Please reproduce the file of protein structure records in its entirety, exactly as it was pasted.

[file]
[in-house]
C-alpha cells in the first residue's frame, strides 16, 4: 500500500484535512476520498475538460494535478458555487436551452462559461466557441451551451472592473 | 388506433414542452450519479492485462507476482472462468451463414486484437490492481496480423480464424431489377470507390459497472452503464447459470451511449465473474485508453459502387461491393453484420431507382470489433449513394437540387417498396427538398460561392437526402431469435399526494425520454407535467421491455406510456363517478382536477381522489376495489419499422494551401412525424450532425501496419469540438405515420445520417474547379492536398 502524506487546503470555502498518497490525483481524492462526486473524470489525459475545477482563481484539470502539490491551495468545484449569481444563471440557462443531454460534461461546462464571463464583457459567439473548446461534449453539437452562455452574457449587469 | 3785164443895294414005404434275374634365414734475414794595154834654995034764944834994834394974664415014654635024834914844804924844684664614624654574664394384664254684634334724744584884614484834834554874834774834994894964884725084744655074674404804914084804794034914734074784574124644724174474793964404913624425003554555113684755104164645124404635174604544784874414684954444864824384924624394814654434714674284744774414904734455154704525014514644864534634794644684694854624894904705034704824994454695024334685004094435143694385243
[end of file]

[in-house]
C-alpha cells in the first residue's frame, strides 16, 4: 500500500484535512476520498475538460494535478458555487436551452462559461466557441451551451472592473 | 388506433414542452450519479492485462507476482472462468451463414486484437490492481496480423480464424431489377470507390459497472452503464447459470451511449465473474485508453459502387461491393453484420431507382470489433449513394437540387417498396427538398460561392437526402431469435399526494425520454407535467421491455406510456363517478382536477381522489376495489419499422494551401412525424450532425501496419469540438405515420445520417474547379492536398 502524506487546503470555502498518497490525483481524492462526486473524470489525459475545477482563481484539470502539490491551495468545484449569481444563471440557462443531454460534461461546462464571463464583457459567439473548446461534449453539437452562455452574457449587469 | 3785164443895294414005404434275374634365414734475414794595154834654995034764944834994834394974664415014654635024834914844804924844684664614624654574664394384664254684634334724744584884614484834834554874834774834994894964884725084744655074674404804914084804794034914734074784574124644724174474793964404913624425003554555113684755104164645124404635174604544784874414684954444864824384924624394814654434714674284744774414904734455154704525014514644864534634794644684694854624894904705034704824994454695024334685004094435143694385243